William Kentridge's The Head & the Load (2018)
Photo: Stella Olivier

As he stepped onto the specially constructed stage in Tate Moderns Turbine Hall to welcome the audience to the premiere of his major new work The Head and the Load, last night (11 July), William Kentridge wryly acknowledged that “this is not the only event taking place this evening” and entreated all present to refrain from checking the score of the England vs Croatia world cup semi final. He need not have worried: his epic gesamptkunstwerk kept even the most obsessive footie fans from thinking about the game.

Working with his long-time collaborator the South African composer Philip Miller and the dancer-choreographer Gregory Maqoma, Kentridge conjured up an evocative extravaganza that he described as “an interrupted musical procession” that drew on all the strands of his wide ranging practice—including music, dance, projections, mechanised sculpture and shadow play—to pay tribute to the hundreds of thousands of largely forgotten African porters and carriers who served the French and German forces during the First World War.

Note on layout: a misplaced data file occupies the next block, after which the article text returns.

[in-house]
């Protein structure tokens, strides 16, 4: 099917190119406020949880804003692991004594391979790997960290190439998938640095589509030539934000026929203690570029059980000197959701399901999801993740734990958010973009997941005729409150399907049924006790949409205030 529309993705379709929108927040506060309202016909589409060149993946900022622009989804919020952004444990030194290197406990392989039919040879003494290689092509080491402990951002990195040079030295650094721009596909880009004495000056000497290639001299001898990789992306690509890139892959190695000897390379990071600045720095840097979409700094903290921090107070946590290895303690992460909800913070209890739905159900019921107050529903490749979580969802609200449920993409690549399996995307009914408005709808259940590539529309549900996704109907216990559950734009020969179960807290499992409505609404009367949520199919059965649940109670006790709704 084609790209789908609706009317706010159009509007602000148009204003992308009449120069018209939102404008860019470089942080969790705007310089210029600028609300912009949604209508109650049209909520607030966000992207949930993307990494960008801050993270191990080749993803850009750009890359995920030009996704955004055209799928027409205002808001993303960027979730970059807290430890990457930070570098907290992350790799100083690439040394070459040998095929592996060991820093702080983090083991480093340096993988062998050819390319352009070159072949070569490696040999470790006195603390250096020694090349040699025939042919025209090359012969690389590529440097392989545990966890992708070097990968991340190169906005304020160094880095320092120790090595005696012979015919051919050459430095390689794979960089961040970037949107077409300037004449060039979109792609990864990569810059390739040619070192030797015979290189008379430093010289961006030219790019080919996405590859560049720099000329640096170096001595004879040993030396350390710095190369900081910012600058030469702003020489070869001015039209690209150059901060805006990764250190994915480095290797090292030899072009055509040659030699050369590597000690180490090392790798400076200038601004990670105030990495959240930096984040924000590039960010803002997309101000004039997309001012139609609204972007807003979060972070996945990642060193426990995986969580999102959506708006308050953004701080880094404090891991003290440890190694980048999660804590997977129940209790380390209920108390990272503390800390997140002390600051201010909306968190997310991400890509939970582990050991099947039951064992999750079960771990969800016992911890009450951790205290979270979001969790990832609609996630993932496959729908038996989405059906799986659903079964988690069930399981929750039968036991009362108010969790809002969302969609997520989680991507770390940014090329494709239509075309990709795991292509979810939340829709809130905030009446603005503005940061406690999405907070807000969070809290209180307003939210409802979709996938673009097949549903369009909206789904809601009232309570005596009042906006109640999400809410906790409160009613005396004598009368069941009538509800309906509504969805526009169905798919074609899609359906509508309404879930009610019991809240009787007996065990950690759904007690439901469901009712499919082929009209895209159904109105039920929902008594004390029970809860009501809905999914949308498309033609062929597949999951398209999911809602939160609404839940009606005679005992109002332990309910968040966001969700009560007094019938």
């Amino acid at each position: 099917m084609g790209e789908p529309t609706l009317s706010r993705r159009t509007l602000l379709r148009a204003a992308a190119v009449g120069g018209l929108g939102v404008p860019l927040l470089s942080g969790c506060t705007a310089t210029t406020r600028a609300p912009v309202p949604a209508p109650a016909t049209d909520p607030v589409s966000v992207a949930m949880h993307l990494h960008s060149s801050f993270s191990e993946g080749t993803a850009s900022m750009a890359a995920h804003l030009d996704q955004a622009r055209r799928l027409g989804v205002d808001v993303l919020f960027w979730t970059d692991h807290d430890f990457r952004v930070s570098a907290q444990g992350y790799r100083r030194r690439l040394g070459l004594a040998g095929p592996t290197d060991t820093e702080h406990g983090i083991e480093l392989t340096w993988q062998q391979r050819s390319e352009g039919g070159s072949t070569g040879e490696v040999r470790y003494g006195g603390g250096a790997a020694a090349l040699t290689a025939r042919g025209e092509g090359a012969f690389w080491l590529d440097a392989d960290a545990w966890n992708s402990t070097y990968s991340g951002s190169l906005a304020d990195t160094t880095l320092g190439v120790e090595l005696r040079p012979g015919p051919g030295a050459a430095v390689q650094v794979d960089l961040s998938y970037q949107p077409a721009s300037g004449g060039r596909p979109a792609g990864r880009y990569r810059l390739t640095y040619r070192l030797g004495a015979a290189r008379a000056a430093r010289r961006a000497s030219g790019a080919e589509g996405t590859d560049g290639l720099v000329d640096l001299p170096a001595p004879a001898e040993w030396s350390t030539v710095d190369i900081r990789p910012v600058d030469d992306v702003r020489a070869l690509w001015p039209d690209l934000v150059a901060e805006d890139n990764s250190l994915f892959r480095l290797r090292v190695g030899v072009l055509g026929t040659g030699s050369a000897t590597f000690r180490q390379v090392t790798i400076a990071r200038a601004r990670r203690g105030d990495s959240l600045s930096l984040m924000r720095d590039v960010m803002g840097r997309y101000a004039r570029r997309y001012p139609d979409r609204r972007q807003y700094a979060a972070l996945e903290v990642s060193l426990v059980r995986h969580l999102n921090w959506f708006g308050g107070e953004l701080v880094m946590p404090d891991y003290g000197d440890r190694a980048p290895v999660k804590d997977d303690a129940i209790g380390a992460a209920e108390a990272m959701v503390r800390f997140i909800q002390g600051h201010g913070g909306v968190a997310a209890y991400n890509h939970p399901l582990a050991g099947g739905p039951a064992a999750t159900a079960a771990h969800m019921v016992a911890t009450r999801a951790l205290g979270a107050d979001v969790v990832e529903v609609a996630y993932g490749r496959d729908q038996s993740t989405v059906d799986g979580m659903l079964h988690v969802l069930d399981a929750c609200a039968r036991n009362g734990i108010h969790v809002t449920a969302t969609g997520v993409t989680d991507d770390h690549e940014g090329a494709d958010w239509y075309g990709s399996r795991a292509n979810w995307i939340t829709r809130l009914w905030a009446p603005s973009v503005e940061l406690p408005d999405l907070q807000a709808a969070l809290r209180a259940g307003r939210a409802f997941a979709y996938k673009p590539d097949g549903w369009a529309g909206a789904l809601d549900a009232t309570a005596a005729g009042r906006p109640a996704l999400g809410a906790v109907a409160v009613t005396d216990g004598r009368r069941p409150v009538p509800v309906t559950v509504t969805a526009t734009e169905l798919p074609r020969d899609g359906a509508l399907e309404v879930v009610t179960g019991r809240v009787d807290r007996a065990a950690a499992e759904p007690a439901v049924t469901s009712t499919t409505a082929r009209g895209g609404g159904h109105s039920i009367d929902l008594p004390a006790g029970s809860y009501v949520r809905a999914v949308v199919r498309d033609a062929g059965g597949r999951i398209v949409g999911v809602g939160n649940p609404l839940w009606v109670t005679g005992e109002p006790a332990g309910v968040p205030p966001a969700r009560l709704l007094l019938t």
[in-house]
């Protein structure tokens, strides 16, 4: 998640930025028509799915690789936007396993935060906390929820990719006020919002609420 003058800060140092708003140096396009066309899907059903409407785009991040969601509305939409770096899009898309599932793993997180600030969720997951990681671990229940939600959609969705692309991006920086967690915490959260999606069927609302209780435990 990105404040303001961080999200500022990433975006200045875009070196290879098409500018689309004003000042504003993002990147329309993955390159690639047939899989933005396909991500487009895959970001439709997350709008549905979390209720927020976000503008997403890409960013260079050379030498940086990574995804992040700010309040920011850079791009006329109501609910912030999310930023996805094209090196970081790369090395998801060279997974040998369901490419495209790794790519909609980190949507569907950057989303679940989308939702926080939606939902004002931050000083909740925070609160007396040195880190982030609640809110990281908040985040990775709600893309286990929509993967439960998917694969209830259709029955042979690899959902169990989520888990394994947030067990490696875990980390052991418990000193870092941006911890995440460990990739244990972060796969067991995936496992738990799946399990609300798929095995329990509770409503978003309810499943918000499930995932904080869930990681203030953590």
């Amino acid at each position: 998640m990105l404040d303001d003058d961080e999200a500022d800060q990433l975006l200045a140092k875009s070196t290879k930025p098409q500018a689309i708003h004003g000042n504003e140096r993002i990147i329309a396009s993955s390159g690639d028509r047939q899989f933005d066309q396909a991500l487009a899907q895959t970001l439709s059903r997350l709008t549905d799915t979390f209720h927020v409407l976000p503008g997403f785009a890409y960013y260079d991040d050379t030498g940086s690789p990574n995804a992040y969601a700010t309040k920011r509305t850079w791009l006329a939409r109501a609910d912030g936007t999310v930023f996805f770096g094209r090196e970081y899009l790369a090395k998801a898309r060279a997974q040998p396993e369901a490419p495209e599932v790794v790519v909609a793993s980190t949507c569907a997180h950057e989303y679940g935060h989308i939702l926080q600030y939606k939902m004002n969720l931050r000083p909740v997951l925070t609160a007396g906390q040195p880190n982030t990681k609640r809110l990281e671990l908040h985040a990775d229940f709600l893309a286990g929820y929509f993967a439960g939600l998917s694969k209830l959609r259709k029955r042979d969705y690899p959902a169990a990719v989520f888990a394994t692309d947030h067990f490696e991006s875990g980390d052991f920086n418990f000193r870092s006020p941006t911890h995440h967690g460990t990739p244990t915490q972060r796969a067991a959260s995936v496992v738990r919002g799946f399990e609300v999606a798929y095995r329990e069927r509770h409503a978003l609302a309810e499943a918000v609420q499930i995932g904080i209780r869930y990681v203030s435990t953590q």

Kentridges view that “history is collage” was expressed by his characteristically multifarious pulling together of a multiplicity of sources ranging from chilling historical ledgers and military drills to the words of the Dadaist Tristan Tzara translated into isiZulu, and the writings of Frantz Fanon. More layers of meaning and emotion were added by Millers similarly eclectic score that swung between a cacophonous wall of noise to a single barking dog and the haunting sound of a single kora. Dancers, musicians and actors all paraded against an ever-changing backdrop of drawn, animated and printed projections, further animated by the brilliantly orchestrated shadows of the performers themselves.

Among the audience witnessing this ambitious and emotionally charged smorgasbord were the artists Yinka Shonibare, Isaac Julien and Jenny Holzer but also, and most significantly, the artists father—the legendary anti-apartheid lawyer Sydney Kentridge, who nipped into his seat and at the end jumped up to join the standing ovation with an energy that belied his 95 years. Truly a landmark evening and, as it turned out, an infinitely better option than the football…

  • William Kentridges The Head & the Load is at Tate Modern from 11-15 July as part of 14-18 NOW: WW1 Centenary Commissions

William Kentridges The Head & the Load (2018)
Photo: Stella Olivier


Please enter your comment!
Please enter your name here